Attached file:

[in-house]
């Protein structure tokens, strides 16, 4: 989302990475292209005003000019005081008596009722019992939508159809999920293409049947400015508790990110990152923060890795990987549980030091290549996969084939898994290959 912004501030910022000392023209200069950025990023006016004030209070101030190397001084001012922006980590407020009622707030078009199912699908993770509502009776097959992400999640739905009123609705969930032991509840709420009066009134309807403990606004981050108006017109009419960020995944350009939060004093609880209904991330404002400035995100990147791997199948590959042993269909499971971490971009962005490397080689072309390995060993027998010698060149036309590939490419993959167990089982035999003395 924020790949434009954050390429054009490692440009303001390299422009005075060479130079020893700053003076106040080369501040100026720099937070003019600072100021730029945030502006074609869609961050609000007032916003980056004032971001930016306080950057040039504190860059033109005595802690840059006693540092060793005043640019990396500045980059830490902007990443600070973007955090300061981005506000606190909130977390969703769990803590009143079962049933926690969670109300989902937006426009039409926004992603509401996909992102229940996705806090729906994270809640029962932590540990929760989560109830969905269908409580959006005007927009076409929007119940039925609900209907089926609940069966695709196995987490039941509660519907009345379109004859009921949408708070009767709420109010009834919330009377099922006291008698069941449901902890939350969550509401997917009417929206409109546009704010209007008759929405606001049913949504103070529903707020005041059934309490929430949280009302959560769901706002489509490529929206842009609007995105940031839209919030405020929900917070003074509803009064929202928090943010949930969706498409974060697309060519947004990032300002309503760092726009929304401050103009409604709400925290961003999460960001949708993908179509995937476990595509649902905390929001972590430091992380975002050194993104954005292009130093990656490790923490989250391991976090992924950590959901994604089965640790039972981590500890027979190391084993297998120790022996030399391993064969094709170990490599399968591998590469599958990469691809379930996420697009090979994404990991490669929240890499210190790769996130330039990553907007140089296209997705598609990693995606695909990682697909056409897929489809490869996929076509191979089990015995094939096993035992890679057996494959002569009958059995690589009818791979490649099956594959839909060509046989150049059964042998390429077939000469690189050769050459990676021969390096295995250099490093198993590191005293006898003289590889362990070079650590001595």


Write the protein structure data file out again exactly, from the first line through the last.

[in-house]
């Protein structure tokens, strides 16, 4: 989302990475292209005003000019005081008596009722019992939508159809999920293409049947400015508790990110990152923060890795990987549980030091290549996969084939898994290959 912004501030910022000392023209200069950025990023006016004030209070101030190397001084001012922006980590407020009622707030078009199912699908993770509502009776097959992400999640739905009123609705969930032991509840709420009066009134309807403990606004981050108006017109009419960020995944350009939060004093609880209904991330404002400035995100990147791997199948590959042993269909499971971490971009962005490397080689072309390995060993027998010698060149036309590939490419993959167990089982035999003395 924020790949434009954050390429054009490692440009303001390299422009005075060479130079020893700053003076106040080369501040100026720099937070003019600072100021730029945030502006074609869609961050609000007032916003980056004032971001930016306080950057040039504190860059033109005595802690840059006693540092060793005043640019990396500045980059830490902007990443600070973007955090300061981005506000606190909130977390969703769990803590009143079962049933926690969670109300989902937006426009039409926004992603509401996909992102229940996705806090729906994270809640029962932590540990929760989560109830969905269908409580959006005007927009076409929007119940039925609900209907089926609940069966695709196995987490039941509660519907009345379109004859009921949408708070009767709420109010009834919330009377099922006291008698069941449901902890939350969550509401997917009417929206409109546009704010209007008759929405606001049913949504103070529903707020005041059934309490929430949280009302959560769901706002489509490529929206842009609007995105940031839209919030405020929900917070003074509803009064929202928090943010949930969706498409974060697309060519947004990032300002309503760092726009929304401050103009409604709400925290961003999460960001949708993908179509995937476990595509649902905390929001972590430091992380975002050194993104954005292009130093990656490790923490989250391991976090992924950590959901994604089965640790039972981590500890027979190391084993297998120790022996030399391993064969094709170990490599399968591998590469599958990469691809379930996420697009090979994404990991490669929240890499210190790769996130330039990553907007140089296209997705598609990693995606695909990682697909056409897929489809490869996929076509191979089990015995094939096993035992890679057996494959002569009958059995690589009818791979490649099956594959839909060509046989150049059964042998390429077939000469690189050769050459990676021969390096295995250099490093198993590191005293006898003289590889362990070079650590001595």